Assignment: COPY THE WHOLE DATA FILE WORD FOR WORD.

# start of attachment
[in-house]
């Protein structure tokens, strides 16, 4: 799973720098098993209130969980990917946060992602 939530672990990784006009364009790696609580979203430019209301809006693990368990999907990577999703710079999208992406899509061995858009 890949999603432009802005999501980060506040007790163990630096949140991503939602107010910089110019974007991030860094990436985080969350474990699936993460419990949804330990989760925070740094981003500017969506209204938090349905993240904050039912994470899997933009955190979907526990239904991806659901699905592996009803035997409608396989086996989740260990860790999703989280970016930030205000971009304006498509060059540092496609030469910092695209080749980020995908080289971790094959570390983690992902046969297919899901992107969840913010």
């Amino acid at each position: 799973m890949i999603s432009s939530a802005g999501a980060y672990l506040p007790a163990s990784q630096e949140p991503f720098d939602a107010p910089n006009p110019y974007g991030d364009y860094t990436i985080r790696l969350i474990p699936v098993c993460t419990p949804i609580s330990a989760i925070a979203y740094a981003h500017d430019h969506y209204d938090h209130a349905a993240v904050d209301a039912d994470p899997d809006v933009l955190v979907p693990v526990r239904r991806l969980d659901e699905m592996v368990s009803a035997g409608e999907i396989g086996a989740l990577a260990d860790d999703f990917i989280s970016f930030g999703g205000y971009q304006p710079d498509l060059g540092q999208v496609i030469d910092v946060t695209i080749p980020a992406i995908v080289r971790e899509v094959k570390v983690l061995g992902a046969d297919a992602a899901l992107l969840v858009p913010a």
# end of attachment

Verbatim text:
[in-house]
């Protein structure tokens, strides 16, 4: 799973720098098993209130969980990917946060992602 939530672990990784006009364009790696609580979203430019209301809006693990368990999907990577999703710079999208992406899509061995858009 890949999603432009802005999501980060506040007790163990630096949140991503939602107010910089110019974007991030860094990436985080969350474990699936993460419990949804330990989760925070740094981003500017969506209204938090349905993240904050039912994470899997933009955190979907526990239904991806659901699905592996009803035997409608396989086996989740260990860790999703989280970016930030205000971009304006498509060059540092496609030469910092695209080749980020995908080289971790094959570390983690992902046969297919899901992107969840913010």
């Amino acid at each position: 799973m890949i999603s432009s939530a802005g999501a980060y672990l506040p007790a163990s990784q630096e949140p991503f720098d939602a107010p910089n006009p110019y974007g991030d364009y860094t990436i985080r790696l969350i474990p699936v098993c993460t419990p949804i609580s330990a989760i925070a979203y740094a981003h500017d430019h969506y209204d938090h209130a349905a993240v904050d209301a039912d994470p899997d809006v933009l955190v979907p693990v526990r239904r991806l969980d659901e699905m592996v368990s009803a035997g409608e999907i396989g086996a989740l990577a260990d860790d999703f990917i989280s970016f930030g999703g205000y971009q304006p710079d498509l060059g540092q999208v496609i030469d910092v946060t695209i080749p980020a992406i995908v080289r971790e899509v094959k570390v983690l061995g992902a046969d297919a992602a899901l992107l969840v858009p913010a």